First, prepare for a conversation you will need to have with your loved one about their addiction.  Research options for the professional treatment they need.  Call treatment centers to find the best fit for your loved one and ask questions.  Not all treatment centers offer the same level of care.  Find out how much time is offered for one-on-one sessions with a professional mental health/substance abuse counselor, how much time is devoted to group sessions, what auxillary treatments are offered that focus on addiction and relapse prevention, what are aftercare options, how can family members help with long-term recovery.

When you feel you have adequate information, offer your loved one a solid treatment plan.  Talk to them when the time is right – not when they are high or in withdrawal.  Stay calm, because they probably won’t.   Speak softly and reassure them of your love for them and how you want to help them overcome addiction.

  1. Be prepared, they may react with anger, but be calm.  They may react with denial, so be calm. Let them know that you are not attacking them or judging them, and that your intention is to help them find their way back to a healthy, happy life.
  2. Be prepared for objections they will most likely voice and have an answer for those objections.  Have a plan in place for the treatment option you think is best.
  3. Once a decision has been made, act quickly.  Avoidance or hesitation can result in people changing their minds and not getting the treatment they need.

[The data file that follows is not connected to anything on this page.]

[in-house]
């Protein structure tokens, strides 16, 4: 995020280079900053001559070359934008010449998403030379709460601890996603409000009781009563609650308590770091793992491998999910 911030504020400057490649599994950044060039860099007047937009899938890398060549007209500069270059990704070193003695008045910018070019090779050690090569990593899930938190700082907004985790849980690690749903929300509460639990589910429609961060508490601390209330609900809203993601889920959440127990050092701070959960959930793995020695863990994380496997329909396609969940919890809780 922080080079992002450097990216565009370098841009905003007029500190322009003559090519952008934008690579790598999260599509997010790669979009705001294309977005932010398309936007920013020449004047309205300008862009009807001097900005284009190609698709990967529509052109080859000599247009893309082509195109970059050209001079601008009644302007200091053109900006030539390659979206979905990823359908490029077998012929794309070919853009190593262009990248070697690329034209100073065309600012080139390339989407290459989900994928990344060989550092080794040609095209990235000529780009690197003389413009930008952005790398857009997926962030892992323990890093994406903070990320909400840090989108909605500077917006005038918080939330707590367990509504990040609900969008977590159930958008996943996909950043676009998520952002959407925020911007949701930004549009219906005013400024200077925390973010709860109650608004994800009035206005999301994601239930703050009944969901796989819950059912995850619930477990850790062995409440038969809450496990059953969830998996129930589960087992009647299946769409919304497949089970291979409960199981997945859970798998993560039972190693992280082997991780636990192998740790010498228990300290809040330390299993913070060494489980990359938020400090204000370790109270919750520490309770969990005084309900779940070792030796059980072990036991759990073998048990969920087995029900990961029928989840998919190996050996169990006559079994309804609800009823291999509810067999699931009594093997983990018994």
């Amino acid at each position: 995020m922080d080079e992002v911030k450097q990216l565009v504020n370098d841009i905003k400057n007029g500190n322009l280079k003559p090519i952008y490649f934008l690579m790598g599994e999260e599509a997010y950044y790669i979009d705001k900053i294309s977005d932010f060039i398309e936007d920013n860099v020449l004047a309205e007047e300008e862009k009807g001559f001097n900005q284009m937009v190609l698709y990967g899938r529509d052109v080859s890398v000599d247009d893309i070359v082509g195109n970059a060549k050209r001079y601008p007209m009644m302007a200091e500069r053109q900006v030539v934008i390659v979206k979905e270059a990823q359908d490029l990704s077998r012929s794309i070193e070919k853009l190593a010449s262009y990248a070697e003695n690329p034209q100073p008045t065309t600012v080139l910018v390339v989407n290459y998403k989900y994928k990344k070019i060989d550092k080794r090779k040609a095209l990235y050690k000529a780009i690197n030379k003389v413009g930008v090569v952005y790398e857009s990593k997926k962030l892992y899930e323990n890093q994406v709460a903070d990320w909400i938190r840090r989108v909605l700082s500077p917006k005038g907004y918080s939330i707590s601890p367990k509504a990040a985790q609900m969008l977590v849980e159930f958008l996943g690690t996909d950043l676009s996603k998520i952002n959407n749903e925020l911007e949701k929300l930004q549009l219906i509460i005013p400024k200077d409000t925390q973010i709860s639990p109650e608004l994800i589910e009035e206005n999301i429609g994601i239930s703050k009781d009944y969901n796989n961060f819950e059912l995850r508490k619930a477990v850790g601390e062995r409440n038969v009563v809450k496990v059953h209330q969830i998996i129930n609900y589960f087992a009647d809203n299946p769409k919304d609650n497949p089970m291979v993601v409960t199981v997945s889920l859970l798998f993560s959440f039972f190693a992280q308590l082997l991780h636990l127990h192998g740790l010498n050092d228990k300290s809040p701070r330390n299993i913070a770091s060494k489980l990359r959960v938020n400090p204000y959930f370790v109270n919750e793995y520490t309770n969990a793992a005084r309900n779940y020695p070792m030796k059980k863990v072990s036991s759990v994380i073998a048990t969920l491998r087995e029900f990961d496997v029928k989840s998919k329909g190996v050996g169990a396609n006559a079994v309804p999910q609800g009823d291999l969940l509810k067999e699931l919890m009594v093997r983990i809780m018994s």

The front of Gulf Breeze Recovery a non 12 step holistic drug and alcohol rehab specializing in helping guests overcome chronic relapse

About Gulf Breeze Recovery:

Gulf Breeze Recovery, unlike other treatment centers in Florida, is a non 12 step holistic drug and alcohol rehab that is changing the future of addiction treatment with their THRIVE® (Total Health Recovery) program focused on overcoming chronic relapse.
Gulf Breeze Recovery’s THRIVE® program is a non 12-step approach designed for those who are looking for a drug and alcohol treatment program to produce a different and positive result.
This non-12 step program allows you to drive beyond your addictions and promotes a new outlook on life.
We are licensed by the Florida Department of Children and Families, and our last audit scored 99.7! Also, we are gold certified by the Joint Commission.

Accreditation you can trust!

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Program logo: Gulf Breeze Recovery offers a true non-12-Step, holistic drug treatment program with licensed mental health professionals who have small caseloads so that they can offer individualized and intensive care and it's called THRIVE®

End Chronic Relapse and Start a New Life!

At Gulf Breeze Recovery we don’t want you to have just a great recovery, we want you to have a great life!

Contact Us, or Call: (855) 433-4480